I'll give a basic example first. When you're meditating 10 hours a day for 10 days, you have a plethora of very obvious and painful physical sensations to observe if you aren't yet good at noticing the subtle ones. At the end of Day 4, the first day of Vipassana proper, my legs were extremely sore and aching. I was also extremely worried that this would keep me from falling asleep, and then I'd be in horrible shape for getting up at 4 AM for another long day of work. Just before bedtime, though, I realized that we had just learned what to do about this. So I lay down, got my legs as comfortable as possible, then carefully noticed and analyzed the pains, letting my mind detach from them emotionally, and in that way was able to relax and go to sleep just fine. This is something I'm going to be doing a lot in the future, after long nights of dancing.
For another example, imagine being angry at someone. Your heart rate probably speeds up, along with your breathing. Various muscles probably get tense, and you may have other reactions. If you can really be deeply aware of and analyze these feelings, your experience begins to change. First of all, you're focusing internally rather than externally, so you're less likely to snap and do something stupid. And secondly, you start to realize that none of these feelings or impulses are really going to get you anywhere, so you can detach from them and start figuring out the logical, compassionate way to respond to the situation.
These kinds of experiences and reactions are going on at some level constantly in our lives. The big ones have bigger effects, but even the smaller ones are hugely cumulative over time, and can have large effects on our happiness and the happiness of those around us. Vipassana teaches you to whittle away at all of this; even if you don't have the presence of mind to practice Vipassana right in a specific situation, you're learning new habit patterns that affect your behavior even subconsciously. There's much more that can be said about the practice and benefits of Vipassana, but this is sort of what I see as the core of it, from a beginner's perspective, fresh out of my first course.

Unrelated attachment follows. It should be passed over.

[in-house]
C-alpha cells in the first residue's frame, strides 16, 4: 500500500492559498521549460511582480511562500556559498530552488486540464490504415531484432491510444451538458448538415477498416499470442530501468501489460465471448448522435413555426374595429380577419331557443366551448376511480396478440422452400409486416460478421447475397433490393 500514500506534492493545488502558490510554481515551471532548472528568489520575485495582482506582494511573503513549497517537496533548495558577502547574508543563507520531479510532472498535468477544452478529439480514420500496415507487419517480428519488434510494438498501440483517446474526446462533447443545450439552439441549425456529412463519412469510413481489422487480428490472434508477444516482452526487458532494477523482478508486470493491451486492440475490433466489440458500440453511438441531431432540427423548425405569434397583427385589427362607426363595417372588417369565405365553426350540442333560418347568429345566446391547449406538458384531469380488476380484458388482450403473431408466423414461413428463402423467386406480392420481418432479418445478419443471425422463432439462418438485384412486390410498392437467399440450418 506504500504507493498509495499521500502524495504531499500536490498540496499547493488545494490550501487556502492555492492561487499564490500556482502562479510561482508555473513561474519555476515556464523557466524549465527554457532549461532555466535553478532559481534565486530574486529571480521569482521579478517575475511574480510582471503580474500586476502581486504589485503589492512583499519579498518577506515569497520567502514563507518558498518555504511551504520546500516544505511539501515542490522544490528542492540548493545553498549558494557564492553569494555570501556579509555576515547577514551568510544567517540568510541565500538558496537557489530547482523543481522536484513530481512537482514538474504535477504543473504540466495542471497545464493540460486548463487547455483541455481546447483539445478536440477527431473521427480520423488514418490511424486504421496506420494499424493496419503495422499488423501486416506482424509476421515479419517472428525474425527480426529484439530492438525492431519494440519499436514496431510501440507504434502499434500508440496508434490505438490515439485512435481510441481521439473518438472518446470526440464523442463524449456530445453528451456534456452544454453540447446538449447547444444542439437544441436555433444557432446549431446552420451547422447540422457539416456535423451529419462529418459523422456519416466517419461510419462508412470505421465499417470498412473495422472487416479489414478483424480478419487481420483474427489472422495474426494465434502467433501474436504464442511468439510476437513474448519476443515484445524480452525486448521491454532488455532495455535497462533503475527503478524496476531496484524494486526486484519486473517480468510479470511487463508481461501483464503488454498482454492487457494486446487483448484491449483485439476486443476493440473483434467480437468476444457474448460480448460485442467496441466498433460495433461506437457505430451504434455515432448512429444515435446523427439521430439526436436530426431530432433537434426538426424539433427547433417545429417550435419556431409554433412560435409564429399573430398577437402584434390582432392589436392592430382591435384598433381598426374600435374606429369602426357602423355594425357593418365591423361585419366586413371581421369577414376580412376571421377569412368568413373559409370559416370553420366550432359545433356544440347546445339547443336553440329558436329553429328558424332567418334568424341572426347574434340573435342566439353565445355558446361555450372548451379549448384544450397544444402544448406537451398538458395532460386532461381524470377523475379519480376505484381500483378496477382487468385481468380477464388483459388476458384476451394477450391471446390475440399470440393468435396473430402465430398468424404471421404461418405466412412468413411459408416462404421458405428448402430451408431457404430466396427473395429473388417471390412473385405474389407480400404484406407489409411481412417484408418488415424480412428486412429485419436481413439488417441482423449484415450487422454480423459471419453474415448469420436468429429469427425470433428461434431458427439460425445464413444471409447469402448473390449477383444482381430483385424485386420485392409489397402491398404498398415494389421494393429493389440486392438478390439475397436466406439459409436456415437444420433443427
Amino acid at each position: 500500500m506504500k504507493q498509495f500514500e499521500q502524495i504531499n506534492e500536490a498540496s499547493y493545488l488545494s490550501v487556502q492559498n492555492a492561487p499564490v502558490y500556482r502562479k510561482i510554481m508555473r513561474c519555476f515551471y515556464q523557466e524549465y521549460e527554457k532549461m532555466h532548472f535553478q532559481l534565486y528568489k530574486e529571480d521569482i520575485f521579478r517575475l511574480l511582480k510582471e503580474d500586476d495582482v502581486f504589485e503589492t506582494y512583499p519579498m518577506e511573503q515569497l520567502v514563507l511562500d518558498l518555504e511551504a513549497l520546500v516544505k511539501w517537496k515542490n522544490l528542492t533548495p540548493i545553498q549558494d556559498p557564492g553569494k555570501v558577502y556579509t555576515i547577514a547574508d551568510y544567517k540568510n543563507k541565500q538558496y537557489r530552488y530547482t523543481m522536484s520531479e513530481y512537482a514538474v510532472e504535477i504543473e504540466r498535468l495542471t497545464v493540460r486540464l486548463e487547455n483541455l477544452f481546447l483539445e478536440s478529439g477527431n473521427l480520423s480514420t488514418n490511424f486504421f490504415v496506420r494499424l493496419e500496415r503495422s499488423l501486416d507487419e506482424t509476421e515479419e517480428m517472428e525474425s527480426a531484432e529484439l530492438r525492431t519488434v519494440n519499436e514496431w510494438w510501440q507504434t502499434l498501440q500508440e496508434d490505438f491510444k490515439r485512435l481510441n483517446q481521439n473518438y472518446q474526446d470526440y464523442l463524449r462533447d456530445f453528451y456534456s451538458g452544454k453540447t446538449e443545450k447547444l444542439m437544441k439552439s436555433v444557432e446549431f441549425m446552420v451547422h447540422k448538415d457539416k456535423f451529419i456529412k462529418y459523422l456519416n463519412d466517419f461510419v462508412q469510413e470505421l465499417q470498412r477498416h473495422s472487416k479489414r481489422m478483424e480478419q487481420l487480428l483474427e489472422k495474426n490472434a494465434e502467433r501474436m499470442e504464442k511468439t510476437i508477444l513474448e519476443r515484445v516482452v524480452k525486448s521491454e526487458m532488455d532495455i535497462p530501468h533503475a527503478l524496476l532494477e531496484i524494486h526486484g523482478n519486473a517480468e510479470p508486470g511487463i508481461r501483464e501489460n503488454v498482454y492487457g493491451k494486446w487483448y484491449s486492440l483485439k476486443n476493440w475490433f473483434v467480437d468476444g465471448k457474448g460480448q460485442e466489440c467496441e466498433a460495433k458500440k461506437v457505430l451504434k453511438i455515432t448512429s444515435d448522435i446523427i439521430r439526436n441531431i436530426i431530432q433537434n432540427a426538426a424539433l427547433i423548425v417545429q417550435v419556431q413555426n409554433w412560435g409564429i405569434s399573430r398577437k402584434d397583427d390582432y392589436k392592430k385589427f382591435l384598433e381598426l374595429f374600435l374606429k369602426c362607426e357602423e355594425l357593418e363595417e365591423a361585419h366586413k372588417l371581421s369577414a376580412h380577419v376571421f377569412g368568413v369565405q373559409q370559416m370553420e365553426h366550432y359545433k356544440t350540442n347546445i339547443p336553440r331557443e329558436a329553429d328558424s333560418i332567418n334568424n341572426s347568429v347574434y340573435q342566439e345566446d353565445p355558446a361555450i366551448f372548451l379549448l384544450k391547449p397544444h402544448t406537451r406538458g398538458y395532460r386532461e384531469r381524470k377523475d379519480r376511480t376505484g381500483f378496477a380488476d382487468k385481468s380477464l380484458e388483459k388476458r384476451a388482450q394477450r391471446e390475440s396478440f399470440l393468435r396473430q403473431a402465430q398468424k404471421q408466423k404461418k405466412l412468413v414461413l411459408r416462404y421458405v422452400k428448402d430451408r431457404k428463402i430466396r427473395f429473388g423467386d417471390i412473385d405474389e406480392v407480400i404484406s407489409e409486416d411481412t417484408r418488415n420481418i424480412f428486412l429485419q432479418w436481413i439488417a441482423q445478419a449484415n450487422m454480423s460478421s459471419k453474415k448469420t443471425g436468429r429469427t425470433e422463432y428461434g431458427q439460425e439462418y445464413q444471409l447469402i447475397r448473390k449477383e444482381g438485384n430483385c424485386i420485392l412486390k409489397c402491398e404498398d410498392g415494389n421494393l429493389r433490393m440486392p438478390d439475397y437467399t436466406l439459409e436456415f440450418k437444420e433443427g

Also, hopefully it's clear from this that this isn't a religious practice in any way. People of all religions practice Vipassana and benefit from it, and the Buddha himself never wanted to convert people to "Buddhism." You're not only allowed but encouraged to keep your own faith. The evening discourses during the retreat had occasional references to reincarnation or karma, but they were always followed by a reminder that if you don't believe in that, it's not necessary for the practice of the technique.
About the Course
The California Vipassana Center is in a gorgeous area out towards Yosemite. The terrain is hilly and rocky, with lots of gorgeous manzanita trees. There are a few small walking trails within the course boundaries but I would have loved to have gone on some long hikes around there. There are separate dorms and dining halls for men and women; the meditation hall is shared, but divided down the middle.
The strict separation of the sexes is one of many rules that seem a bit extreme initially, but which come to make complete sense after a few days. Everything is designed to let you focus and concentrate to a degree that many of us had probably never experienced before. Noble Silence alone, which includes restrictions on even gestures and eye contact, frees up tons of brain cells that are normally engaged in everyday social navigation, politeness, etc. (It's very interesting, by the way, to be among 100 people who are all trying not to notice or be noticed by each other. Sort of like being in the middle of a rehearsal for a 10-day arrangement of 4' 33" with full choir.) The rule about celibacy, in addition to being about focus, gives you another desire or habit to learn to analyze and manage (and yes, this rule includes "self celibacy," if you know what I mean). As for separating the men and women, well, my meditation seat was on the aisle next to the girls' section, and I gotta admit, I was peeking sometimes. The mind really does grasp for any little distraction it can get.
I was put in the ghetto dorm, which seemed to be a couple trailers pasted onto a hut or something. Most of the others looked like they were probably nicer. On the plus side, there were only 5 of us in there (though it could have slept a lot more), so we each had a lot of space. I had a room to myself, which was very nice. We were all beginners in that dorm, and in spite of maintaining Noble Silence, we still saw each other coming and going all the time, and I still had a certain sense of camaraderie, with us all going through everything together.